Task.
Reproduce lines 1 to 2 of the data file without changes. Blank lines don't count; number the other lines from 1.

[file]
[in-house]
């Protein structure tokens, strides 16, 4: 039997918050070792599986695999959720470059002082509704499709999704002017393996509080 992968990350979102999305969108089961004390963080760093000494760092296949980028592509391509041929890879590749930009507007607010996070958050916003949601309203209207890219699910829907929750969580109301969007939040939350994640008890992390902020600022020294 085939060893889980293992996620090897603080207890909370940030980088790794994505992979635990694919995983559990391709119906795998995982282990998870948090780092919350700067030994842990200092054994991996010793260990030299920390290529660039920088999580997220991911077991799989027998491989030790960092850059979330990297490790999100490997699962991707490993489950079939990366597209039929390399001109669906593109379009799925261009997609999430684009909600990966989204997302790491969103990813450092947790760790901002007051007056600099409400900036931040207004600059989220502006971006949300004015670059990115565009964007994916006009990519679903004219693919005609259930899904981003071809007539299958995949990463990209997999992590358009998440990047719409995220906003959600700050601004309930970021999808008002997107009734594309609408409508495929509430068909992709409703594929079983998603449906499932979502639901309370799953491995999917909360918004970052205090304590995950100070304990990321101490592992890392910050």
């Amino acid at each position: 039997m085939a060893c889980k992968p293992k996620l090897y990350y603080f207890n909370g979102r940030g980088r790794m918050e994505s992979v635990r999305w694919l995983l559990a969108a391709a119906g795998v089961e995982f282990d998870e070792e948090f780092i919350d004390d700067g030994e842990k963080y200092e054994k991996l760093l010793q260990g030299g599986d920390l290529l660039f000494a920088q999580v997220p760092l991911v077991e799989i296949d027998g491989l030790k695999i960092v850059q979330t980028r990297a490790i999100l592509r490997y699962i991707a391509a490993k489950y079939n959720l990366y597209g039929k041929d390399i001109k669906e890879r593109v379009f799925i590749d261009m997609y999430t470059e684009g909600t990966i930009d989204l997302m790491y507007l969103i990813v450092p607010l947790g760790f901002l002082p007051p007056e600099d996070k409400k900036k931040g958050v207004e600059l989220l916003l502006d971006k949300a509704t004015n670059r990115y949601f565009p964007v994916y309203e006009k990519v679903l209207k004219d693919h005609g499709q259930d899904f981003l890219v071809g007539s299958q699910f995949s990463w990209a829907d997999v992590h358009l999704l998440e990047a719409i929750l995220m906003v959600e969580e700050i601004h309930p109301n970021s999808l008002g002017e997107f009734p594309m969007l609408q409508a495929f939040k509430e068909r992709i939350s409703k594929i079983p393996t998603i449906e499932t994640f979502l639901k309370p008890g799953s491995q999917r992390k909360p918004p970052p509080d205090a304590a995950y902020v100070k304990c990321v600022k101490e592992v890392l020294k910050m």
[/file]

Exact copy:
[in-house]
């Protein structure tokens, strides 16, 4: 039997918050070792599986695999959720470059002082509704499709999704002017393996509080 992968990350979102999305969108089961004390963080760093000494760092296949980028592509391509041929890879590749930009507007607010996070958050916003949601309203209207890219699910829907929750969580109301969007939040939350994640008890992390902020600022020294 085939060893889980293992996620090897603080207890909370940030980088790794994505992979635990694919995983559990391709119906795998995982282990998870948090780092919350700067030994842990200092054994991996010793260990030299920390290529660039920088999580997220991911077991799989027998491989030790960092850059979330990297490790999100490997699962991707490993489950079939990366597209039929390399001109669906593109379009799925261009997609999430684009909600990966989204997302790491969103990813450092947790760790901002007051007056600099409400900036931040207004600059989220502006971006949300004015670059990115565009964007994916006009990519679903004219693919005609259930899904981003071809007539299958995949990463990209997999992590358009998440990047719409995220906003959600700050601004309930970021999808008002997107009734594309609408409508495929509430068909992709409703594929079983998603449906499932979502639901309370799953491995999917909360918004970052205090304590995950100070304990990321101490592992890392910050």